The cooling gas flows downwardly through the body of reduced ore in reactor 12 and cools it. During the early part of the cooling cycle when the reduced ore is at a relatively high temperature, a certain amount of cracking of the methane occurs to produce hydrogen and carbon which is deposited in the sponge iron and carburizes it. As disclosed in the Mader et al. patents referred to above, this increase in the carbon content of the sponge iron is desirable where the sponge iron is to be used as a source of iron units in an electric arc steel-making furnace.

As indicated above, when a gas having a high content of hydrogen and carbon monoxide, such as that used in the prior process described above, is employed as a coolant, there is a tendency for the carbon monoxide and hydrogen to form methane as the gas passes through the ore body, particularly as the temperature of the reduced ore body decreases as the result of the cooling effect of the cooling gas. This methanation reaction is exothermic and therefore tends to retard cooling of the reduced ore. By using a gas containing a substantial amount of methane this reaction is inhibited and more rapid cooling of the reduced ore is achieved for a given mass flow of cooling g The effluent gas from reactor 12 passes through pipe 88 to cooler 90 wherein it is cooled and dewatered and thence to pipe 92 containing flow meter 94. Pipe 92 is connected to branch pipe 96 containing shut-off valve 98 and branch pipe 100 containing shut-off valve 102. During the cycle here being described the valve '98 is closed and the valve 102 is open. Thus the cooling gas flows through pipe 100 and then through pipe 104 containing flow controller 106 to the suction side of the cooling gas recirculating pump 76 thus completing the cooling gas circuit through the cooling reactor 12. Leftward flow of gas through the pipe 104 is prevented by a check valve 107.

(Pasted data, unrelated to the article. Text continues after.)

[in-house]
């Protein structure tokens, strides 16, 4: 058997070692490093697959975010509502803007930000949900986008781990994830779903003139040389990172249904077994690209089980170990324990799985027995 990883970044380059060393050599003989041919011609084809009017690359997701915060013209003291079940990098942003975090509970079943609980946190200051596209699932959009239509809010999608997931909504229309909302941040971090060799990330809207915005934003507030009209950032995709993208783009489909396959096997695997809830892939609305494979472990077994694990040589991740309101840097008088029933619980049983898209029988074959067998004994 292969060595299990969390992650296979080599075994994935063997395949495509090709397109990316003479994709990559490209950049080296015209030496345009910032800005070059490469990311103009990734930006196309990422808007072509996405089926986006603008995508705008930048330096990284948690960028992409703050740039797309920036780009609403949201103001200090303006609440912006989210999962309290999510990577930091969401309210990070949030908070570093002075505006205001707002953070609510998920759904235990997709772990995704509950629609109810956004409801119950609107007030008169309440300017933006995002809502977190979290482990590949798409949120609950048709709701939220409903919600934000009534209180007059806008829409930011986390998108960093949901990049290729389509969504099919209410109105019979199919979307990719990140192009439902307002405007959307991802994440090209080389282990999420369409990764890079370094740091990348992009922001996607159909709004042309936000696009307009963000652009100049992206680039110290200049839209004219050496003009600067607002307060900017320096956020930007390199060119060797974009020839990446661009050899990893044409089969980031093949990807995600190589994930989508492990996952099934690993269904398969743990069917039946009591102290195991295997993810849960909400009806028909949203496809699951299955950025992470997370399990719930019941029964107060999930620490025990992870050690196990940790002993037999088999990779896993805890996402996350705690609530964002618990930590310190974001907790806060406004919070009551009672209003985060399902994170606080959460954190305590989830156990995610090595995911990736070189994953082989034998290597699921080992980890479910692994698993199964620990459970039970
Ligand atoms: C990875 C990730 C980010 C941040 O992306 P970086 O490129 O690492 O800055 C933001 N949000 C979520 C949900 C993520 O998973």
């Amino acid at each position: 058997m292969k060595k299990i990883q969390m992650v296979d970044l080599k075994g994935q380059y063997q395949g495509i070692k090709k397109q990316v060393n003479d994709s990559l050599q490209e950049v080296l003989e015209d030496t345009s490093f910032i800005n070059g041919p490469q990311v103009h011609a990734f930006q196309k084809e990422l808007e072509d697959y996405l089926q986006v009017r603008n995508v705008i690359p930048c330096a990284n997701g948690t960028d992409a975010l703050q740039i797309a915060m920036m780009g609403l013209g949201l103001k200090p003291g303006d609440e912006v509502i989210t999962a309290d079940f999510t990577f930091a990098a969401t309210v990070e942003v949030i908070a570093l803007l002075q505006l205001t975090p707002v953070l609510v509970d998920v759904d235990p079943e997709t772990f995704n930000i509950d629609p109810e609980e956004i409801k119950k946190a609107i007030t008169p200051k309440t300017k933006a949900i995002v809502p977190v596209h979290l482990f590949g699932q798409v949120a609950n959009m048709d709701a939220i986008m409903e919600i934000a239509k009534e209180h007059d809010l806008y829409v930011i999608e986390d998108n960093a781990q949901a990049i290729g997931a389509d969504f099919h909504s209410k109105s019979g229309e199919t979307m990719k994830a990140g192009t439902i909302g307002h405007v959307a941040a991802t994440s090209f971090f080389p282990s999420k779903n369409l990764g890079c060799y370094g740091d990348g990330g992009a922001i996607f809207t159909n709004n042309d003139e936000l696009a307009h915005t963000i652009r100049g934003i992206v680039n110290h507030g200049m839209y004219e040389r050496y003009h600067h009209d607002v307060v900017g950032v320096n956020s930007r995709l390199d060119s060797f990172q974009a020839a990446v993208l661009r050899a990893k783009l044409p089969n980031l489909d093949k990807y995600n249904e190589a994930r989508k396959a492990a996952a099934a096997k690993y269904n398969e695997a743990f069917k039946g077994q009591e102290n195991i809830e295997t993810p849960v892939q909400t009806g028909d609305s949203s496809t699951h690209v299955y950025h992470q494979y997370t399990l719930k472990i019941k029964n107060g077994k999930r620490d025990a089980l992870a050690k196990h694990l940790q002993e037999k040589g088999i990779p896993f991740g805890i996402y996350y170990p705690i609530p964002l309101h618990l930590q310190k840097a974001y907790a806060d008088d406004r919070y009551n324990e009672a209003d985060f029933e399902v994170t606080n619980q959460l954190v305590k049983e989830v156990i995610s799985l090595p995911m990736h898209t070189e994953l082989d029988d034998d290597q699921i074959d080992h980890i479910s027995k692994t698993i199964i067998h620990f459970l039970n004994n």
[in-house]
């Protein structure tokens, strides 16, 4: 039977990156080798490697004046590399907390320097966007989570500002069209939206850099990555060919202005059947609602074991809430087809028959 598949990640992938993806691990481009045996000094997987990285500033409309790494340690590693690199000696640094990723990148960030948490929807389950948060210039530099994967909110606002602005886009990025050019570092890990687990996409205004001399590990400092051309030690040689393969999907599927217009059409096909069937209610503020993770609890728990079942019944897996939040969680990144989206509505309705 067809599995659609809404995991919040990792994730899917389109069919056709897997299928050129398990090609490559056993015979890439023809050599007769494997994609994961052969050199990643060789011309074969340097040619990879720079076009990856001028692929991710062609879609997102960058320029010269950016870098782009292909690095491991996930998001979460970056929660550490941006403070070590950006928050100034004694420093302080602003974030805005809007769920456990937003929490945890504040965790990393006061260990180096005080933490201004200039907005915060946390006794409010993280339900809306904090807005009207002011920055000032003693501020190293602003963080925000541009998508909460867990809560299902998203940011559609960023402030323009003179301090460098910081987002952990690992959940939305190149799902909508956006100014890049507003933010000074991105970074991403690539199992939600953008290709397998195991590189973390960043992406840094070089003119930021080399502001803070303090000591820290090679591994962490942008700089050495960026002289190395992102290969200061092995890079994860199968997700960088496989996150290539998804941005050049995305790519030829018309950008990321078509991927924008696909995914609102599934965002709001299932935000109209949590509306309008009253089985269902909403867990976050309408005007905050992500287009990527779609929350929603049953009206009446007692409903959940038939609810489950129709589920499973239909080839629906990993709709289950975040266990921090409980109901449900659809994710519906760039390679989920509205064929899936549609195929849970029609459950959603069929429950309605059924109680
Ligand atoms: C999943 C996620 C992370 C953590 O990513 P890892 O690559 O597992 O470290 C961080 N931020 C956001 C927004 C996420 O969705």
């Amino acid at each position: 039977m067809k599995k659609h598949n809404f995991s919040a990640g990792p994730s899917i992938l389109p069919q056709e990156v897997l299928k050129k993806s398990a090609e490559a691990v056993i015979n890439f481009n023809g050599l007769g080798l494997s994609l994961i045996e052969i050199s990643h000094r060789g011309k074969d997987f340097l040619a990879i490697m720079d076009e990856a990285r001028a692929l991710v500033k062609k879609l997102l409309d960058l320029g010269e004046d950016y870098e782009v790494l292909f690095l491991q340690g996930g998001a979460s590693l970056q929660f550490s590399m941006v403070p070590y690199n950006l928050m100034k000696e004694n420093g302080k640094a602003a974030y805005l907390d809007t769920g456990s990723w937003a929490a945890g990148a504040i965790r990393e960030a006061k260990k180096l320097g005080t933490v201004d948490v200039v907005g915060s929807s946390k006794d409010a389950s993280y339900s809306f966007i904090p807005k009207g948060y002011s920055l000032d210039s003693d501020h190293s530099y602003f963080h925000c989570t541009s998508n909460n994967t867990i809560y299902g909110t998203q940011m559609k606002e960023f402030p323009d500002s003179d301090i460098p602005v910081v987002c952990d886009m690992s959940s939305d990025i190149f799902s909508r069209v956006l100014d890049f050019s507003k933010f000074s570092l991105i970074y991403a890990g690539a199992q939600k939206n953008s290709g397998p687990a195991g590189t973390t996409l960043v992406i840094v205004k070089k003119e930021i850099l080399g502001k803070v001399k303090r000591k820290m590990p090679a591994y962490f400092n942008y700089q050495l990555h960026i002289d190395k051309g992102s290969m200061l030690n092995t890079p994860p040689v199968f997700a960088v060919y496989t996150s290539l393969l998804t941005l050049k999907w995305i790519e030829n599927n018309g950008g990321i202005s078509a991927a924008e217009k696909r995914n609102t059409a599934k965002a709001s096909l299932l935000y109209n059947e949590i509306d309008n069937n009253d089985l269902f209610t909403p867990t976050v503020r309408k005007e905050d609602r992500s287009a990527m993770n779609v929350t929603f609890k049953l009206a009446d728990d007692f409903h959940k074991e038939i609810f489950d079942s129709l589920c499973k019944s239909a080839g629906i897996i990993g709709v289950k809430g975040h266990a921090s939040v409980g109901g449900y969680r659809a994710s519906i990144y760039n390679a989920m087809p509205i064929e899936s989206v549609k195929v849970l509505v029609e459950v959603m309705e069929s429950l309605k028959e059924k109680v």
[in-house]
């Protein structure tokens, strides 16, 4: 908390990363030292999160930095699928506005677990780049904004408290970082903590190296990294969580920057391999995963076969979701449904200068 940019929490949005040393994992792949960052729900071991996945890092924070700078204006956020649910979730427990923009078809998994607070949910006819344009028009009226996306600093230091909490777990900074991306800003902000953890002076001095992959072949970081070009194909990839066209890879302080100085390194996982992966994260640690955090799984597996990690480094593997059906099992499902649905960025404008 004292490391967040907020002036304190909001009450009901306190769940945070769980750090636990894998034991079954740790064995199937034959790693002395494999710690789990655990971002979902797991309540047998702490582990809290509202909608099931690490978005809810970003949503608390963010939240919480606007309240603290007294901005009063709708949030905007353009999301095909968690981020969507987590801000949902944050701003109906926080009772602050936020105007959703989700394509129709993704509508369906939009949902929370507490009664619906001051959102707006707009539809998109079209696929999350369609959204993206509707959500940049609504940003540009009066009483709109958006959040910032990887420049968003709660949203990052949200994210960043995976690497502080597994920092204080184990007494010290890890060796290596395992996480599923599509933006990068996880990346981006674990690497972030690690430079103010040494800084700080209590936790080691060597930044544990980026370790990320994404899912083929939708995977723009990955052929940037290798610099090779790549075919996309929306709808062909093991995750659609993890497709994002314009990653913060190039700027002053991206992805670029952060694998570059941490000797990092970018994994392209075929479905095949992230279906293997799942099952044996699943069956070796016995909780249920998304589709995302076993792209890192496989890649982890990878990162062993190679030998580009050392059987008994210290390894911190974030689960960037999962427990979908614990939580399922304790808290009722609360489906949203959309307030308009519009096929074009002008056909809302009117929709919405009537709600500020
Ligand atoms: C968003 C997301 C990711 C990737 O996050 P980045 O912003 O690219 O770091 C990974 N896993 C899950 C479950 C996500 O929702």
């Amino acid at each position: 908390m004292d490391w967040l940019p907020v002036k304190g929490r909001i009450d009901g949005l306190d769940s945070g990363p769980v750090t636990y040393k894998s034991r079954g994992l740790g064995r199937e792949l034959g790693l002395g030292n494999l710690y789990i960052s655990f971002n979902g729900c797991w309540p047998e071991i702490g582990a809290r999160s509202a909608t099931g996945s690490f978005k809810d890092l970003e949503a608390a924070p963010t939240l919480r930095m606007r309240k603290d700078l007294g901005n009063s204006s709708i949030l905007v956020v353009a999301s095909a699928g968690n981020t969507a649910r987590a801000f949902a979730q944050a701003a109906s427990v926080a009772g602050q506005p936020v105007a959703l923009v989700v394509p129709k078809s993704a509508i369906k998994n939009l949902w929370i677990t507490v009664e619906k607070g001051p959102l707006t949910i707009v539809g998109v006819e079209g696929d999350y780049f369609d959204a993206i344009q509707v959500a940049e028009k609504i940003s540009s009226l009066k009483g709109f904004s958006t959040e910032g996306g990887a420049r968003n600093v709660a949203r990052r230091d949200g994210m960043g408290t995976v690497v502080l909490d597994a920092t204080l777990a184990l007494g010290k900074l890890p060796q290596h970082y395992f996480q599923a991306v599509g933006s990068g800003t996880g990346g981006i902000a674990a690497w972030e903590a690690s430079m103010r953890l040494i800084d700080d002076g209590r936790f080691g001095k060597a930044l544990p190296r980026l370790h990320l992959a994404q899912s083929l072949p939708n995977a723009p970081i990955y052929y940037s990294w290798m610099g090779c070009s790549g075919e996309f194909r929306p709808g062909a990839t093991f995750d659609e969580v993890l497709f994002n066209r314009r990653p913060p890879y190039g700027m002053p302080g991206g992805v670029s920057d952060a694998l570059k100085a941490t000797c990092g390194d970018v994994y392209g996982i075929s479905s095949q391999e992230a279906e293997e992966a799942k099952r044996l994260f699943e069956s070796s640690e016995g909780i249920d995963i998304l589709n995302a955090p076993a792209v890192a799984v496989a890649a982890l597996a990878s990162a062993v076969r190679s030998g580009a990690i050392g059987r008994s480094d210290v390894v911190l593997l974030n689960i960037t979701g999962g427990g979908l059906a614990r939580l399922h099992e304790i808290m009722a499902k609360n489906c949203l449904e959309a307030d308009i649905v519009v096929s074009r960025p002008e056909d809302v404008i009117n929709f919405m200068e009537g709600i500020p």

As in the case of the reduction reactor circuit, the volumetric ratio of recirculated cooling gas to cooling gas entering the circulating system through pipe 64 can be varied over a relatively wide range and may vary from say 1:1 to 10:1. Since gas enters the cooling gas circuit continuously through transfer pipe 64, it is necessary, in order to maintain a substantially constant pressure within the cooling gas circuit, to remove gas from the circuit. Removal of gas from the cooling gas circuit is effected at a point at or near the intersection of pipes 100 and 104 through a pipe 108 containing a check valve 110 and back pressure regulator 112 to maintain a substantially constant gas pressure in the cooling gas circuit. In FIG. 1 the gas removed through pipe 108 is illustratively shown as supplying fuel to the burners 114 of the heater 24. However, all or part of the gas removed through pipe 108 can be used as a fuel gas for other purposes.